Take the 2-minute tour ×
English Language & Usage Stack Exchange is a question and answer site for linguists, etymologists, and serious English language enthusiasts. It's 100% free, no registration required.

What does "Led by your scent to fairer climes at last" mean?

share|improve this question

1 Answer 1

Fairer climes is somewhere the weather or at least climate (i.e. climes) is better. Following someone's scent there has a number of meanings, in this case I'm guessing prose of 50+ years ago then it's probably an affectionate reference to a perfume. However, In modern day parlance it might indicate a 'soap dodger' — how times have changed. The final 'at last' implies a long term relationship, therefore I see a couple re-uniting after a significant time apart.

In England a common cause of such a separation would be working in the 'colonies' (please don't flame). I'd say this was written by a man who was returning to fairer climes, i.e. away from Africa/India where fever, heat etc. was quite likely to kill, following his loved one.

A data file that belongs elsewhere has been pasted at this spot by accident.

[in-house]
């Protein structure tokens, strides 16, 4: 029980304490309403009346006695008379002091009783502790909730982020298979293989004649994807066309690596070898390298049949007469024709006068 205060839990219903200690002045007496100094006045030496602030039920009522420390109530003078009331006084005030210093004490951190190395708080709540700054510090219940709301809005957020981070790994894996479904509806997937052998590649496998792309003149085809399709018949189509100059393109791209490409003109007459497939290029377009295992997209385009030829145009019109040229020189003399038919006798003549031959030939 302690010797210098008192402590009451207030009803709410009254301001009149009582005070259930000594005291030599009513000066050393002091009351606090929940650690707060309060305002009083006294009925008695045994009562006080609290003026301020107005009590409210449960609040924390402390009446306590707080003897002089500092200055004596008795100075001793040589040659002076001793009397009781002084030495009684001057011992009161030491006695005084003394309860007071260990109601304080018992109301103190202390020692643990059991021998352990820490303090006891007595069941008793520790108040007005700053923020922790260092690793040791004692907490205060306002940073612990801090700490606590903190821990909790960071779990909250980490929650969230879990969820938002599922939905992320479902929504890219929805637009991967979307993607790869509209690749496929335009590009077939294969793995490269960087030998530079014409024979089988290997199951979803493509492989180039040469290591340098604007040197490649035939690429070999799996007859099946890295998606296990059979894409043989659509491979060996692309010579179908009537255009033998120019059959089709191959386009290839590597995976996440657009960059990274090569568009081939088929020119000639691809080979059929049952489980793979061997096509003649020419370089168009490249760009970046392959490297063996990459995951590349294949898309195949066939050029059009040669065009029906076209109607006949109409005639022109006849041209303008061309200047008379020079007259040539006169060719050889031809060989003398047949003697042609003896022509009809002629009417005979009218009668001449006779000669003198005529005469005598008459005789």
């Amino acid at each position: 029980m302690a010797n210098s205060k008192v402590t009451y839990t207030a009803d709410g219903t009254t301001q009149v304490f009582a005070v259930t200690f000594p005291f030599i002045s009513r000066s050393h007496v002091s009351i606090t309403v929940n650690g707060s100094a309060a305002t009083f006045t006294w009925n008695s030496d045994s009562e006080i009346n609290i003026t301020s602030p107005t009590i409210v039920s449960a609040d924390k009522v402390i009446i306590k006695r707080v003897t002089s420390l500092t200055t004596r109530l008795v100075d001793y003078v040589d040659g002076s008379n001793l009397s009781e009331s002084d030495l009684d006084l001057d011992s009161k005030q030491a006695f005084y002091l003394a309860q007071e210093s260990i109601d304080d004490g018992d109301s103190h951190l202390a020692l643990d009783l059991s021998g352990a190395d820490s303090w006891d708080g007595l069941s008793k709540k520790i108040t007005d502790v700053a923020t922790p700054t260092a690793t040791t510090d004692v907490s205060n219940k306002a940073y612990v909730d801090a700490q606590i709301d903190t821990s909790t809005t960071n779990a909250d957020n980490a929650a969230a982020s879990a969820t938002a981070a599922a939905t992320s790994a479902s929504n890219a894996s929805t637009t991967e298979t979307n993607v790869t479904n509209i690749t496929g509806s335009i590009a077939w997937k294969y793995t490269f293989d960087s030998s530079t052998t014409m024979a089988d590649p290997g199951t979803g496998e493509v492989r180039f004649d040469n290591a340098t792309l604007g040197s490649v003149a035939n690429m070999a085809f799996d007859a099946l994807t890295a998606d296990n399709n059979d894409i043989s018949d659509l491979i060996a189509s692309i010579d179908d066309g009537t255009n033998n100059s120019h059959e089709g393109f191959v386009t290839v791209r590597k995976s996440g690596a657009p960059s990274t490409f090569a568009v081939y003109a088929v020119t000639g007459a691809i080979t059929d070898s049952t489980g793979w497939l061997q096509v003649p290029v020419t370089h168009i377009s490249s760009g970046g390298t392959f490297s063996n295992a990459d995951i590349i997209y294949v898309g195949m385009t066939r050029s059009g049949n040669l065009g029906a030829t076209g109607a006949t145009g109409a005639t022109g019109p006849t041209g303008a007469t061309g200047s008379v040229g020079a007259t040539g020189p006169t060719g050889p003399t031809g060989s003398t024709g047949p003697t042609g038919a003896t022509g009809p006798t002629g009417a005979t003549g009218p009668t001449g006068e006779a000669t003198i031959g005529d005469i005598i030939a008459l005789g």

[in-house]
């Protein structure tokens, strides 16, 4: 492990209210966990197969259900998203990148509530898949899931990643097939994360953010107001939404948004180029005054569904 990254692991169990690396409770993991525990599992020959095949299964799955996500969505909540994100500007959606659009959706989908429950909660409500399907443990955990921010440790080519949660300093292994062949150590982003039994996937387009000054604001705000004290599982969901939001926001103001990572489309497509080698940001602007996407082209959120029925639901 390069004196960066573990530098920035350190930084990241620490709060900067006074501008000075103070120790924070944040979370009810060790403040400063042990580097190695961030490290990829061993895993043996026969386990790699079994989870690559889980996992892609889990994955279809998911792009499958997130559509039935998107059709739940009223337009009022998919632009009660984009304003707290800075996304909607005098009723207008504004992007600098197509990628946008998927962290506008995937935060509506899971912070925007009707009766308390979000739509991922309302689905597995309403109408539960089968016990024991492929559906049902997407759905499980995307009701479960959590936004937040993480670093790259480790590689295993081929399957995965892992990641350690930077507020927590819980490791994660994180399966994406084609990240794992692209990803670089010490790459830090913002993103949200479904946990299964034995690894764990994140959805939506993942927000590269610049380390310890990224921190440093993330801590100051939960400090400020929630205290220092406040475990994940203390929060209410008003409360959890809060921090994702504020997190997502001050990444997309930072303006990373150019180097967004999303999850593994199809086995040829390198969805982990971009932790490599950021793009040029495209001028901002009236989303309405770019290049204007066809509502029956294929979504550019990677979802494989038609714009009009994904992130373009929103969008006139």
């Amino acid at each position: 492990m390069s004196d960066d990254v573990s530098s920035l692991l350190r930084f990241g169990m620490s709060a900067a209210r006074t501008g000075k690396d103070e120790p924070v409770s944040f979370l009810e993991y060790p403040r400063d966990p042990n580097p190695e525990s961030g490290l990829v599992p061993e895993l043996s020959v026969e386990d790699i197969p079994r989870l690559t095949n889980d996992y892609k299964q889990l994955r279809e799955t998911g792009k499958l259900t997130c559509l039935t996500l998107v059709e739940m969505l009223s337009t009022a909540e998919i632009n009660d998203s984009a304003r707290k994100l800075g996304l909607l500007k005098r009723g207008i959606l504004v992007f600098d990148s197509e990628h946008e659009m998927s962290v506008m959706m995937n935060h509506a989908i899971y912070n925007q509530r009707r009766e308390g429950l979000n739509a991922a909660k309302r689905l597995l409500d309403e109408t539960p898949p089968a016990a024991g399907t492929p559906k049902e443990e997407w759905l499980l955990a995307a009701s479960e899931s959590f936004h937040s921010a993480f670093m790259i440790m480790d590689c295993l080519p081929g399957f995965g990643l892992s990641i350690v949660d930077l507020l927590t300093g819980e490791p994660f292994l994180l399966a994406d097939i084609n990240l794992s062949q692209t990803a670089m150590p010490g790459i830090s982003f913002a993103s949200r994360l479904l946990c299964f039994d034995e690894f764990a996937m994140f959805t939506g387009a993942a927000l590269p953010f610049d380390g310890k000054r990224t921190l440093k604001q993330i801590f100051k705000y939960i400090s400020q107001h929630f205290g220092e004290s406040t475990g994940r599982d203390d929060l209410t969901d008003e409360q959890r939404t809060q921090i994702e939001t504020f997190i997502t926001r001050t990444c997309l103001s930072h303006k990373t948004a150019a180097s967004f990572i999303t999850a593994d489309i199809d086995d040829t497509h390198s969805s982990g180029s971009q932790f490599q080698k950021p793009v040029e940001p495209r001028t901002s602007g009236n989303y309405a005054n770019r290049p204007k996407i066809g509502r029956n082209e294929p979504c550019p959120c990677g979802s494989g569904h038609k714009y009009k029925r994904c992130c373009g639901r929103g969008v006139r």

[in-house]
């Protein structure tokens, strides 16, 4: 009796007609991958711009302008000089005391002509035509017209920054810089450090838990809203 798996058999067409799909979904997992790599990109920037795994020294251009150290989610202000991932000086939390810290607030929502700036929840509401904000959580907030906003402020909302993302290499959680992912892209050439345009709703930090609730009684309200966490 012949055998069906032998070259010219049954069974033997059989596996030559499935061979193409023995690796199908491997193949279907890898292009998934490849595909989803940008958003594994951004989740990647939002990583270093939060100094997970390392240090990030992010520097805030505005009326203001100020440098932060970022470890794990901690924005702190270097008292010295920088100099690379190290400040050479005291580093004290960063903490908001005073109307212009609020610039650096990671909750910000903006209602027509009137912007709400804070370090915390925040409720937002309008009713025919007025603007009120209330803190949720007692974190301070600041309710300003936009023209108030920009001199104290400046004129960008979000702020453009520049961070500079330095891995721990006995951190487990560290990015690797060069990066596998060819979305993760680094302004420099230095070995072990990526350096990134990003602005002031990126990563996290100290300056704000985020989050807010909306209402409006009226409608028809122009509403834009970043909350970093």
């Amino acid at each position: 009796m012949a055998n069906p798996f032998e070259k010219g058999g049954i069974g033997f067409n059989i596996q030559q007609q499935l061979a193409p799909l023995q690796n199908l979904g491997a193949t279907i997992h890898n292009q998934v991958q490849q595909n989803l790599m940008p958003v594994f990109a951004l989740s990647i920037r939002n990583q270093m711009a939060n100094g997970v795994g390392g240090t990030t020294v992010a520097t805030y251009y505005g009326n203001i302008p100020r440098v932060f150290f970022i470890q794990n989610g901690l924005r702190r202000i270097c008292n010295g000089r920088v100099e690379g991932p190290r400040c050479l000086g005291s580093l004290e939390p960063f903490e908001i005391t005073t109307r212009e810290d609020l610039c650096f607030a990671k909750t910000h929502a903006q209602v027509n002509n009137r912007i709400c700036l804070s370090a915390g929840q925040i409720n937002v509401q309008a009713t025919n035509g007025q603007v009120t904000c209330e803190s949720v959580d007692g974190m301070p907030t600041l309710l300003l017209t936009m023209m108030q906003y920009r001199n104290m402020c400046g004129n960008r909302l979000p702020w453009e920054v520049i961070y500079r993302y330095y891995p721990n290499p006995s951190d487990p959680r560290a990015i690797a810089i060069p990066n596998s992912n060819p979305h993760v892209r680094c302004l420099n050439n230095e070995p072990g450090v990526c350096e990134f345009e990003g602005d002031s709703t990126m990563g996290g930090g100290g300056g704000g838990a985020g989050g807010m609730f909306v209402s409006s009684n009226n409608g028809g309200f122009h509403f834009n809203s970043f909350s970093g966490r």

share|improve this answer
2  
Source appears to be Baudelaire fleursdumal.org/poem/120 –  David Gelhar Jan 9 '11 at 20:18
    
Out of curiosity, what flame are you anticipating? –  Chris B. Behrens Jan 11 '11 at 18:54
    
@Chris Be refering to half the world as the colonies, even if only tongue in cheek, it can annoy the locals who are delighted that we (the English) left and still annoyed that we were there at all. –  MrTelly Jan 12 '11 at 4:41
    
Heh...I don't mind the U.S. being referred to as "the colonies", for example, and I'm a TEXAN. I guess it's a more sensitive matter elsewhere. –  Chris B. Behrens Jan 12 '11 at 14:46
    
I would have completely agreed with @MrTelly's excellent answer until seeing from David Gelhar that it's a translation from French - and a rather free one - so all the colonial resonances of 'fairer climes' don't really apply. –  user24964 Jan 6 at 13:47

Your Answer

 
discard

By posting your answer, you agree to the privacy policy and terms of service.

Not the answer you're looking for? Browse other questions tagged or ask your own question.